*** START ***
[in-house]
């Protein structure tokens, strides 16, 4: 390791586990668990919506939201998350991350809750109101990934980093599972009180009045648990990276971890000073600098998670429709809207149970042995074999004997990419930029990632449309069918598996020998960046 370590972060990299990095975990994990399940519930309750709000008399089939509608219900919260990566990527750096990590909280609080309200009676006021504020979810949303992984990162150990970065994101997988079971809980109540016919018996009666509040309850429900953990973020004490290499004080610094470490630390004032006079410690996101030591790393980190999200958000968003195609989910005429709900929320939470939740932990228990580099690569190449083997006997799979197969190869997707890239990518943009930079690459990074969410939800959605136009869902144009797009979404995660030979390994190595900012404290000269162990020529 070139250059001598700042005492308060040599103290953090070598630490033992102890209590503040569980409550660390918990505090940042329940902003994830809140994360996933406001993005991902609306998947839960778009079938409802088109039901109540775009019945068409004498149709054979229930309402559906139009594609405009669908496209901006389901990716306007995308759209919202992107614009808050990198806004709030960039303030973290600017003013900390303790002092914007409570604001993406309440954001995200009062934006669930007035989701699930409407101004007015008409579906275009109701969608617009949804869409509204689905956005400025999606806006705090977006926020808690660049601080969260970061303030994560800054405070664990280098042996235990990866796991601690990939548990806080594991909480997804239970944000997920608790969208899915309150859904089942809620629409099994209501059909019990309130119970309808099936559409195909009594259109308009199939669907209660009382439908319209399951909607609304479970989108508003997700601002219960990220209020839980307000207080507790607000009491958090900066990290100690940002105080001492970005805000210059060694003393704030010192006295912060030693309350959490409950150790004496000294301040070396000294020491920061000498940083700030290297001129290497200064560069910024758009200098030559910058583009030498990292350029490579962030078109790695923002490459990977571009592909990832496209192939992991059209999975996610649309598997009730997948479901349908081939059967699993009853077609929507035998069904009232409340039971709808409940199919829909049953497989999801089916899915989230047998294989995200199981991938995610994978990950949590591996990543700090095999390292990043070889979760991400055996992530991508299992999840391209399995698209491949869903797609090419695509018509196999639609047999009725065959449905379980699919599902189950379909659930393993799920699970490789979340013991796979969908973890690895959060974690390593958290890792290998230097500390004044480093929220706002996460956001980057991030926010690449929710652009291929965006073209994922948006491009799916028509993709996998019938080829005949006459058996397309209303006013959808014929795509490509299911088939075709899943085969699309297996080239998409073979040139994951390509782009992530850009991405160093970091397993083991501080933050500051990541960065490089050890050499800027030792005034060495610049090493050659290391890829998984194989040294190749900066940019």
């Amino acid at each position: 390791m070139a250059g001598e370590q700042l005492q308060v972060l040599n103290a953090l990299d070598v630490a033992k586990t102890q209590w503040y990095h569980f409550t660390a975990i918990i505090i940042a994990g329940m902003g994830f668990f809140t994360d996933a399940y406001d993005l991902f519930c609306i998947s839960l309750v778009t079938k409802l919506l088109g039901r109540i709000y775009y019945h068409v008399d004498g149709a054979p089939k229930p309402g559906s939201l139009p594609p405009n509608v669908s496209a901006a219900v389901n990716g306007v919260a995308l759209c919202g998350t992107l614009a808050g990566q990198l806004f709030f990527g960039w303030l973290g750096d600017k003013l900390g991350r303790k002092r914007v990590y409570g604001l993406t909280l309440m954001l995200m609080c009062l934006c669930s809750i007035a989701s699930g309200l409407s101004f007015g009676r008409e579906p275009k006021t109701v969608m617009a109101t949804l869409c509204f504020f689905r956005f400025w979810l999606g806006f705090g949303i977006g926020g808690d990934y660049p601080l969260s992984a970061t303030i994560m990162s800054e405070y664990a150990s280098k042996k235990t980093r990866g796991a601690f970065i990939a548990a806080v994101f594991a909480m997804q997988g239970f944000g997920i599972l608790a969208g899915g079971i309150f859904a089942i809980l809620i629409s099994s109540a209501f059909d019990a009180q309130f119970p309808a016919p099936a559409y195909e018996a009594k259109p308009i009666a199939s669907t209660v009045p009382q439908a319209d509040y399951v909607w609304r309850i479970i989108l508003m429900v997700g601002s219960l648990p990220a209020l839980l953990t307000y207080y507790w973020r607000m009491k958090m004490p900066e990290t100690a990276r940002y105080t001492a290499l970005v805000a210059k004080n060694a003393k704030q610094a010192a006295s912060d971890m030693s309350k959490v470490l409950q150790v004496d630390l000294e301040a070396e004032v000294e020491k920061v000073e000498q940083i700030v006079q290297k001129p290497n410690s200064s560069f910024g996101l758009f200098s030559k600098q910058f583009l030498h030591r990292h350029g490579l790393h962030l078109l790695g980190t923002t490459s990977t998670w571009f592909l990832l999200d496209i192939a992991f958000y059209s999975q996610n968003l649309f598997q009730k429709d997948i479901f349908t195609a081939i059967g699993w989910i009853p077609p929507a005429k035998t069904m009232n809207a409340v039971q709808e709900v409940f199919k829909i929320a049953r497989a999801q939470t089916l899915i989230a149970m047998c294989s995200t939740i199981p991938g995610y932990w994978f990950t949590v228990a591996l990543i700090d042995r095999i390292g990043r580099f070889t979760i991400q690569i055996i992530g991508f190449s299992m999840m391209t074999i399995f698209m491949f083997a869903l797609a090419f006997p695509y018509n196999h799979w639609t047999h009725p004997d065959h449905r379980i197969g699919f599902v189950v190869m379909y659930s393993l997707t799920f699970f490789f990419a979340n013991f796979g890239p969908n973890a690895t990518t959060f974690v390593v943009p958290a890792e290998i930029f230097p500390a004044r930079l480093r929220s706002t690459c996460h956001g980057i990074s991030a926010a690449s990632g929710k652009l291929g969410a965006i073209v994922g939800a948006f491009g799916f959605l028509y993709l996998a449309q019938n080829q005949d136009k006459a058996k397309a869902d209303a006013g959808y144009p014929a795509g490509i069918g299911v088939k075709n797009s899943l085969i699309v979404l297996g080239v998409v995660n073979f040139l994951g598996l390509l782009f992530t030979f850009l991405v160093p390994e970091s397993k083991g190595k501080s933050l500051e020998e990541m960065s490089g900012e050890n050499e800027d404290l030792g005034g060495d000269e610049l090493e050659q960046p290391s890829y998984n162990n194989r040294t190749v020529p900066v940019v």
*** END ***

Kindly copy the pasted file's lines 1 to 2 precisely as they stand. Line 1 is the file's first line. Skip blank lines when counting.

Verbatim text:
[in-house]
């Protein structure tokens, strides 16, 4: 390791586990668990919506939201998350991350809750109101990934980093599972009180009045648990990276971890000073600098998670429709809207149970042995074999004997990419930029990632449309069918598996020998960046 370590972060990299990095975990994990399940519930309750709000008399089939509608219900919260990566990527750096990590909280609080309200009676006021504020979810949303992984990162150990970065994101997988079971809980109540016919018996009666509040309850429900953990973020004490290499004080610094470490630390004032006079410690996101030591790393980190999200958000968003195609989910005429709900929320939470939740932990228990580099690569190449083997006997799979197969190869997707890239990518943009930079690459990074969410939800959605136009869902144009797009979404995660030979390994190595900012404290000269162990020529 070139250059001598700042005492308060040599103290953090070598630490033992102890209590503040569980409550660390918990505090940042329940902003994830809140994360996933406001993005991902609306998947839960778009079938409802088109039901109540775009019945068409004498149709054979229930309402559906139009594609405009669908496209901006389901990716306007995308759209919202992107614009808050990198806004709030960039303030973290600017003013900390303790002092914007409570604001993406309440954001995200009062934006669930007035989701699930409407101004007015008409579906275009109701969608617009949804869409509204689905956005400025999606806006705090977006926020808690660049601080969260970061303030994560800054405070664990280098042996235990990866796991601690990939548990806080594991909480997804239970944000997920608790969208899915309150859904089942809620629409099994209501059909019990309130119970309808099936559409195909009594259109308009199939669907209660009382439908319209399951909607609304479970989108508003997700601002219960990220209020839980307000207080507790607000009491958090900066990290100690940002105080001492970005805000210059060694003393704030010192006295912060030693309350959490409950150790004496000294301040070396000294020491920061000498940083700030290297001129290497200064560069910024758009200098030559910058583009030498990292350029490579962030078109790695923002490459990977571009592909990832496209192939992991059209999975996610649309598997009730997948479901349908081939059967699993009853077609929507035998069904009232409340039971709808409940199919829909049953497989999801089916899915989230047998294989995200199981991938995610994978990950949590591996990543700090095999390292990043070889979760991400055996992530991508299992999840391209399995698209491949869903797609090419695509018509196999639609047999009725065959449905379980699919599902189950379909659930393993799920699970490789979340013991796979969908973890690895959060974690390593958290890792290998230097500390004044480093929220706002996460956001980057991030926010690449929710652009291929965006073209994922948006491009799916028509993709996998019938080829005949006459058996397309209303006013959808014929795509490509299911088939075709899943085969699309297996080239998409073979040139994951390509782009992530850009991405160093970091397993083991501080933050500051990541960065490089050890050499800027030792005034060495610049090493050659290391890829998984194989040294190749900066940019």